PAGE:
"These things have a way of working themselves out," says Clark Francis, longtime recruiting analyst for HoopScoop. "A lot of coaches in this day and age sign guys and figure it out later. This is a cutthroat business, and scholarships are renewable. You don't have to renew them."
While scholarships are technically year-to-year, the NCAA has instituted Academic Progress Rates in order to prevent coaches from "running off" players. APRs can penalize teams whose players leave early or become academically ineligible, although they are four-year rolling averages that allow schools some leeway to compensate for a year of heavy turnover.
But some oversigning situations become murky, none more so than when John Calipari took over Kentucky in the spring of 2009. Calipari had 18 scholarship players on paper for 2009-10 at one point; four of the relocated players have indicated their departures were not entirely voluntary.
Last April, Missouri announced that forward Tyler Stone and sophomore guard Miguel Paul were transferring to seek more playing time, even though Stone's mother told The Associated Press that "they had to get rid of somebody." Two days later, the Tigers signed two top junior college players, guard Matt Pressey and forward Ricardo Ratliffe.
It's a trend that concerns Ramogi Huma, a former UCLA football player who heads the National College Players Association advocacy group. Huma published a study saying that 2009 NCAA tournament teams averaged a 22 percent unexpected turnover rate, though that includes walk-ons.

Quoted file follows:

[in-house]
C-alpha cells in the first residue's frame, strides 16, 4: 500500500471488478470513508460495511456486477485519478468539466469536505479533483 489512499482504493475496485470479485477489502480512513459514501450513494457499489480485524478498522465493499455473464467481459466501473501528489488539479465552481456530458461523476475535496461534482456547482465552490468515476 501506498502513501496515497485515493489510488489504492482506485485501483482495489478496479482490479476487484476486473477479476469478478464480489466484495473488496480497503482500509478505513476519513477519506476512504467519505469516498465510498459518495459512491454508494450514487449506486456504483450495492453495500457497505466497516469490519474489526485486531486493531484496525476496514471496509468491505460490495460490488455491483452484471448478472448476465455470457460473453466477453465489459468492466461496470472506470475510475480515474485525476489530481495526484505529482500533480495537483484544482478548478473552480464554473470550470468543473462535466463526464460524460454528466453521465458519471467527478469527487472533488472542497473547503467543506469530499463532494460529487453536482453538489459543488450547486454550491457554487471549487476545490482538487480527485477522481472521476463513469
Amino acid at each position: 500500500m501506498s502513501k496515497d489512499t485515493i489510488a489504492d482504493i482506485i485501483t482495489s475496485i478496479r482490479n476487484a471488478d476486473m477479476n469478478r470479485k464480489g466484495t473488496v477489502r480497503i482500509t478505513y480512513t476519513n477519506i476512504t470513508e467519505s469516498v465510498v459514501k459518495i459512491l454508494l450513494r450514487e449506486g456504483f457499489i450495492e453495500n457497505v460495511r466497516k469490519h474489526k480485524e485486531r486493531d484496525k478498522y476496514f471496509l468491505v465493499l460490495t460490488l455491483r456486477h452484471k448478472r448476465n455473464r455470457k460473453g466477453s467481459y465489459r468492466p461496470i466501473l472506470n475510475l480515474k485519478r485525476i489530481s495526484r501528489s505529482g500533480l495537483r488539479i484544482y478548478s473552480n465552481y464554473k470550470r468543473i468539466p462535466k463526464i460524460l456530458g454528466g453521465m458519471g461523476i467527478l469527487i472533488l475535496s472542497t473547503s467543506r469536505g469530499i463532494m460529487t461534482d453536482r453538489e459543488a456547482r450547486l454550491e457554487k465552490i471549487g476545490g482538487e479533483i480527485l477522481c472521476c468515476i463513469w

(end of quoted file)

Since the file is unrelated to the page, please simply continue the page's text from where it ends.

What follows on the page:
"We're not saying it should be a mandatory five-year (to play four) scholarship, but whatever you promise, put it in writing," Huma said. "By and large, recruits have not been told the truth. It's actually more of a concern when a new coach comes in. You look at the Calipari situation. … Players were subject to a tryout when they had been promised a scholarship by the school. There's a blur between what the coaches promise and what the school delivers."
For Arizona, however, the scholarship crunch is likely to be settled by April. Miller also prevented an especially tight situation by ending fall recruiting after Turner's commitment - UA canceled a scheduled recruiting visit from Dallas forward LeBryan Nash and an in-home recruiting visit with Detroit forward Amir Williams.
"Some of the decisions I made to say 'no' to recruits are hard decisions, but they're made with our current team's best interests in mind," Miller said. "At the same time some of the decisions we made and will make are aggressive - we also have a big picture in mind of where we'll be next year. We absolutely have to rebuild our program into the nation's elite."
On StarNet: See an interactive presentation on former Cats in the NBA: azstarnet.com/multimedia
The Wildcats have 14 scholarship players who could play in 2011-12 but a 12-player scholarship limit (down from the normal limit of 13 because of NCAA sanctions). Here's what the projected roster looks like now:
MoMo Jones, junior
Jordin Mayes, sophomore
Josiah Turner, freshman
Kyle Fogg, senior
Brendon Lavender, senior
Daniel Bejarano, sophomore
Nick Johnson, freshman
Kevin Parrom, junior
Solomon Hill, junior
Jesse Perry, senior
Derrick Williams, junior
Sidiki Johnson, freshman
Alex Jacobson, senior
Kyryl Natyazhko, junior